I did not create a landing strip, but mostly because I’m not an accumulater. I just get rid of stuff I don’t need- papers, old clothes, cracked dishes, husbands…. In fact the moving on of the husband is the reason I don’t need to reorganize things like the kitchen and the bedroom and the paperwork. Been there, done that.

I also have not planned a get together, which is actually something I’d like to do.

Partly this is procrastination, and partly it’s fear, because the last get together I planned, half the people who R.S.V.P’d didn’t show up. I’m still getting through the leftovers, more than a month later. Who needs the stress, or the cost.

I am determined to get to my Goal Projects: boxing up my husband’s detritus from the basement (he is not someone who does not accumulate things), painting “blackboards” in key places, and organizing my necklaces (I have several dozen).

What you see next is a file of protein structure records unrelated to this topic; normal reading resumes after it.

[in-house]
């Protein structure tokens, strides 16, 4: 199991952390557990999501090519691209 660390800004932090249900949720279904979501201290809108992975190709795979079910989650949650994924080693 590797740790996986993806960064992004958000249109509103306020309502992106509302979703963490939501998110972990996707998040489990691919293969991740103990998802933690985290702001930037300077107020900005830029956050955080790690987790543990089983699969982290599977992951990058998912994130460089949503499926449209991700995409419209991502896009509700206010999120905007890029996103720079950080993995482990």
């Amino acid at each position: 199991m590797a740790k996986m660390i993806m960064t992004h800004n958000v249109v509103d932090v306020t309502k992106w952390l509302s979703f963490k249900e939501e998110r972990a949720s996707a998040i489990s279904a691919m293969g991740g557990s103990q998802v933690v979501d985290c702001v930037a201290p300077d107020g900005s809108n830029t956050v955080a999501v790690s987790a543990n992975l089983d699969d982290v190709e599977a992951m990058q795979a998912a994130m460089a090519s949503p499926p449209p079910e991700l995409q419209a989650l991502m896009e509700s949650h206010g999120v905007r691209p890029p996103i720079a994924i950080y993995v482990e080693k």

I figure I have 17 days before I have to admit defeat on that.

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Kitchen deep cleaning is my favorite task of the January Cure. It’s one of those things that each of us knows should be done, but you never do it because, seriously, life’s too short.

Somehow the January Cure stands in for a scolding nanny who impels compliance.

As it happens, I had completely rearranged my kitchen in the spring when my husband moved out, taking half our stuff with him, so I didn’t really need to get that down and dirty with all the cabinets, so I tackled those projects that have been waiting literally years to be done. You know the kind– organize your bracelets. Clean off the tops of the hanging cabinets (haha, yah, I didn’t do that).

What I did do was finally caulk the counter behind the sink and the stove.

Now, I’ve never done this because I’m a little afraid of caulk. Instead, I’ve been letting moisture seep back there for more than 15 years; I’ve had nightmares about what it must look like behind that sink cabinet.